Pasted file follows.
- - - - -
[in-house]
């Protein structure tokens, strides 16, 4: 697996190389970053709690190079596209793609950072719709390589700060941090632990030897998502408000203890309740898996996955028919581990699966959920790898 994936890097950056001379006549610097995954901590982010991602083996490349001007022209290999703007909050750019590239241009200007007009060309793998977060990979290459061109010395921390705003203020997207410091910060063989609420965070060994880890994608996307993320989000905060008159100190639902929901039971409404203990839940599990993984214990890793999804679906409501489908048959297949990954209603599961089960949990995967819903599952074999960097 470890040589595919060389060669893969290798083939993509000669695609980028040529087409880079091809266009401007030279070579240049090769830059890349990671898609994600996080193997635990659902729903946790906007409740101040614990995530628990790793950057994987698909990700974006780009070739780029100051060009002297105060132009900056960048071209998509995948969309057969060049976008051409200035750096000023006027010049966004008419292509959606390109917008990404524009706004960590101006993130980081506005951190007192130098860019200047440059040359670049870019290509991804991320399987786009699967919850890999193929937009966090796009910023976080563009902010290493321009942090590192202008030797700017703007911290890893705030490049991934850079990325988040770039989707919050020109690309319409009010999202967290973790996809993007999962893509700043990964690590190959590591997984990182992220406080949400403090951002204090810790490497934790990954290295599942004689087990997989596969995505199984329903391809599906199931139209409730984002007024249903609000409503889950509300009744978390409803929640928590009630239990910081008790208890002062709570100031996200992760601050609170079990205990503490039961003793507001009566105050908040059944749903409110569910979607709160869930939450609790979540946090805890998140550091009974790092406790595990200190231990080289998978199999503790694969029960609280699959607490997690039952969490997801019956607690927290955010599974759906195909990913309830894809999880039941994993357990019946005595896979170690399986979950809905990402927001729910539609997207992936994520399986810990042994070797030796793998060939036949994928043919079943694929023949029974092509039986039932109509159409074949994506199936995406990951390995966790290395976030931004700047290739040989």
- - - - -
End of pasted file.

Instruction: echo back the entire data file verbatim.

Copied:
[in-house]
């Protein structure tokens, strides 16, 4: 697996190389970053709690190079596209793609950072719709390589700060941090632990030897998502408000203890309740898996996955028919581990699966959920790898 994936890097950056001379006549610097995954901590982010991602083996490349001007022209290999703007909050750019590239241009200007007009060309793998977060990979290459061109010395921390705003203020997207410091910060063989609420965070060994880890994608996307993320989000905060008159100190639902929901039971409404203990839940599990993984214990890793999804679906409501489908048959297949990954209603599961089960949990995967819903599952074999960097 470890040589595919060389060669893969290798083939993509000669695609980028040529087409880079091809266009401007030279070579240049090769830059890349990671898609994600996080193997635990659902729903946790906007409740101040614990995530628990790793950057994987698909990700974006780009070739780029100051060009002297105060132009900056960048071209998509995948969309057969060049976008051409200035750096000023006027010049966004008419292509959606390109917008990404524009706004960590101006993130980081506005951190007192130098860019200047440059040359670049870019290509991804991320399987786009699967919850890999193929937009966090796009910023976080563009902010290493321009942090590192202008030797700017703007911290890893705030490049991934850079990325988040770039989707919050020109690309319409009010999202967290973790996809993007999962893509700043990964690590190959590591997984990182992220406080949400403090951002204090810790490497934790990954290295599942004689087990997989596969995505199984329903391809599906199931139209409730984002007024249903609000409503889950509300009744978390409803929640928590009630239990910081008790208890002062709570100031996200992760601050609170079990205990503490039961003793507001009566105050908040059944749903409110569910979607709160869930939450609790979540946090805890998140550091009974790092406790595990200190231990080289998978199999503790694969029960609280699959607490997690039952969490997801019956607690927290955010599974759906195909990913309830894809999880039941994993357990019946005595896979170690399986979950809905990402927001729910539609997207992936994520399986810990042994070797030796793998060939036949994928043919079943694929023949029974092509039986039932109509159409074949994506199936995406990951390995966790290395976030931004700047290739040989």